#JUSTICEFORCOLTENBOUSHIE

Illustration by @zola_mtl & zolamtl.tumblr.com

Colten was a 22 year old man who was murdered on Tuesday, August 9. He was out for the day with friends. On the way back home they got a flat tire. They drove down a farmer’s lane to get help. They chose the wrong farm. While sitting in the back of the car Colten was shot by the farmer whose laneway they drove down. In one article I read the farmer’s wife was reported as saying “that’s what you get for trespassing” to the surviving friends.

Last week the farmer, charged with second degree murder, pleaded not guilty and was let out on $10,000 bail.

After Colten’s murder was released in the news social media was full of people posting in support of the farmer, Gerald Stanley.

1 person posted “In my mind his only mistake was leaving 3 witnesses.” That person was Ben Kautz. Kautz is (was) a councillor for Regina. He was not fired for his post that advocated for the death of 3 people. Rather, he “offered to resign” after social media responses to his post put pressure on him. Kautz’s wife was reported as saying My husband removed his comment. I wish we could just leave it at that.

Kautz himself said “It was a stupid thing to say. It wasn’t serious, (but) the damage is done. I’ve got to live with it.”

Why the callousness and such disregard for the lives of these young people as well as lack of grace for what the mourning family, friends and community of Colten’s must be going through? Because Colten was from Red Pheasant First Nation. Colten, as an Indigenous male, was in the wrong place at the wrong time looking for help from a bigot.

Another city councillor was reported saying about Kautz’s comments ““I think everybody says something sometimes that they regret 10 seconds after. I don’t think you’re human if you haven’t.”

Equating hate speech as something we all do? Only people with bad hearts say things like this and don’t consider the weight, the impact and the hurt those words have.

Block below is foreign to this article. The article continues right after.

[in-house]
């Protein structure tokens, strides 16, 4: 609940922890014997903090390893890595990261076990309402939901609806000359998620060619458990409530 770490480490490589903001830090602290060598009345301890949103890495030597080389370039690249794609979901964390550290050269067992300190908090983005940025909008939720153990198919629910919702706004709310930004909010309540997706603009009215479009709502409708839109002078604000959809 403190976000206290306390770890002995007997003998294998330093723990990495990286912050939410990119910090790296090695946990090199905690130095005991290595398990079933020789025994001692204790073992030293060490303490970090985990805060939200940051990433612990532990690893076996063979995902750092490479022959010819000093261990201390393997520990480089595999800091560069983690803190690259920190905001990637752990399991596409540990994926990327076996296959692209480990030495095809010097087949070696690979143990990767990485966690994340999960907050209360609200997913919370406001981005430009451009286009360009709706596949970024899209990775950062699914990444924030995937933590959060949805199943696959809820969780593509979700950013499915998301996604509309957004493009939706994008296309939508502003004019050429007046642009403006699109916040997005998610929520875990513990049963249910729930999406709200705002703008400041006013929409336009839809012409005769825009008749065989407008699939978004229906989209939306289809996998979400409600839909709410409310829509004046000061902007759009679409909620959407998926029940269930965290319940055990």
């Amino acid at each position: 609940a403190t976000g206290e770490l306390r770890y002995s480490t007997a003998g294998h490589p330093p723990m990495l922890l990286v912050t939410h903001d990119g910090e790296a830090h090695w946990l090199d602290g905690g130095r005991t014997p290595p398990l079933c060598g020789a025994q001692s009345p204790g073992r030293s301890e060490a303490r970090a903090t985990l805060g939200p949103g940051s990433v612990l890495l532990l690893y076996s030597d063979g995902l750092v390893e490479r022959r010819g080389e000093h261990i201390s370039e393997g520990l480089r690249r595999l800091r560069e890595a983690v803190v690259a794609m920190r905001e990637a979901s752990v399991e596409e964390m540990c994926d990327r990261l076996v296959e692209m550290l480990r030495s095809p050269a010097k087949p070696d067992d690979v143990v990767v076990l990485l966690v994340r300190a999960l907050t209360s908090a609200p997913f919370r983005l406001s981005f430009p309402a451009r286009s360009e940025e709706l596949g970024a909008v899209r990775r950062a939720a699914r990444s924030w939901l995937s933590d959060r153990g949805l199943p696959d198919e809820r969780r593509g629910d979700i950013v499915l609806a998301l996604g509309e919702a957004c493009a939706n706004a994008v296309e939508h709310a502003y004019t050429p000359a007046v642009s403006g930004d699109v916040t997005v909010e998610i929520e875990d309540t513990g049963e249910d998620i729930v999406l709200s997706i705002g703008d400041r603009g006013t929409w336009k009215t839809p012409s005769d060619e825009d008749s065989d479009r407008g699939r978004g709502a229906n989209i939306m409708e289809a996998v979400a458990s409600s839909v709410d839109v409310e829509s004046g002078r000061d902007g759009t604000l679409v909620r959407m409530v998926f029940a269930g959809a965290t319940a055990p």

I have been in arguments with people that say Canada isn’t racist. I have had one person concede that that racism is well – “benign racism.” I am not really sure what that means as racism is never benign. Maybe it means that if that person doesn’t have a weapon that the person on the receiving end of the racism won’t be injured or even worse killed, that racism in Canada is different because the gun laws here differ from the States? Maybe Gerald Stanley’s Canadian brand of benign racism might have had different results if he wasn’t holding a gun that he felt justification for shooting because they were on his “property.”

A life has been lost, a community impacted and the other young people with Colten that day have to carry that trauma now throughout their life.

You can share this image (via instagram @zola_mtl) if you are in support of #JusticeForColtenBoushie.

 

 

JUSTICE FOR FIRST NATIONS KIDS: Canadian Human Rights Tribunal rules in favour of Indigenous Children in Canada

Image from Have a Heart Day 2014 on Parliament Hill, Ottawa with former NDP MP for Ottawa Paul Dewar. 

First Nations Child and Caring Family Society of Canada files complaint and wins after a long battle!

Congratulations to Cindy Blackstock and the First Nations Child and Caring Family Society of Canada. Today is an important moment as the Canadian Human Rights Tribunal has ruled that the Federal Government is guilty of racial discrimination against First Nations, Inuit and Métis children.

On their website, the Aboriginal Peoples Television Network (APTN) has provided the full document of the Tribunal’s decision.